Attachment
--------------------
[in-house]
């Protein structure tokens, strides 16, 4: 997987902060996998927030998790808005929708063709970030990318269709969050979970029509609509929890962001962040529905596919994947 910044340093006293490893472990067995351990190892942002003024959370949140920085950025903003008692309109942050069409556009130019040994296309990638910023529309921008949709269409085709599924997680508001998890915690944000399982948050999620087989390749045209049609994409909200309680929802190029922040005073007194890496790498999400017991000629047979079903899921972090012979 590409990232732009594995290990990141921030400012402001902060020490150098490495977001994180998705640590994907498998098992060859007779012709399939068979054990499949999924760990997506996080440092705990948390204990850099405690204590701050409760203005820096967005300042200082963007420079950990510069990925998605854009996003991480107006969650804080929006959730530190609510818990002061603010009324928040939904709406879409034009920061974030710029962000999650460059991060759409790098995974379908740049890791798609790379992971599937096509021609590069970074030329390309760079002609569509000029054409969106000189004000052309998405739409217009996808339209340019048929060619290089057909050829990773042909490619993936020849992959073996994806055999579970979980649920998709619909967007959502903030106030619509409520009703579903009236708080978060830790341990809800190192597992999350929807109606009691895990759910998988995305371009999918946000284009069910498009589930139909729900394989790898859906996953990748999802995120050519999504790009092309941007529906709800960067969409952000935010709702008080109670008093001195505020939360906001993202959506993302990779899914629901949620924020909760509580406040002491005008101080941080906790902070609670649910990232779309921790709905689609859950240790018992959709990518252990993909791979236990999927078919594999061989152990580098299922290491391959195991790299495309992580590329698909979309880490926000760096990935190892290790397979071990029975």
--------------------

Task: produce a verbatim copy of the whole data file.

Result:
[in-house]
């Protein structure tokens, strides 16, 4: 997987902060996998927030998790808005929708063709970030990318269709969050979970029509609509929890962001962040529905596919994947 910044340093006293490893472990067995351990190892942002003024959370949140920085950025903003008692309109942050069409556009130019040994296309990638910023529309921008949709269409085709599924997680508001998890915690944000399982948050999620087989390749045209049609994409909200309680929802190029922040005073007194890496790498999400017991000629047979079903899921972090012979 590409990232732009594995290990990141921030400012402001902060020490150098490495977001994180998705640590994907498998098992060859007779012709399939068979054990499949999924760990997506996080440092705990948390204990850099405690204590701050409760203005820096967005300042200082963007420079950990510069990925998605854009996003991480107006969650804080929006959730530190609510818990002061603010009324928040939904709406879409034009920061974030710029962000999650460059991060759409790098995974379908740049890791798609790379992971599937096509021609590069970074030329390309760079002609569509000029054409969106000189004000052309998405739409217009996808339209340019048929060619290089057909050829990773042909490619993936020849992959073996994806055999579970979980649920998709619909967007959502903030106030619509409520009703579903009236708080978060830790341990809800190192597992999350929807109606009691895990759910998988995305371009999918946000284009069910498009589930139909729900394989790898859906996953990748999802995120050519999504790009092309941007529906709800960067969409952000935010709702008080109670008093001195505020939360906001993202959506993302990779899914629901949620924020909760509580406040002491005008101080941080906790902070609670649910990232779309921790709905689609859950240790018992959709990518252990993909791979236990999927078919594999061989152990580098299922290491391959195991790299495309992580590329698909979309880490926000760096990935190892290790397979071990029975």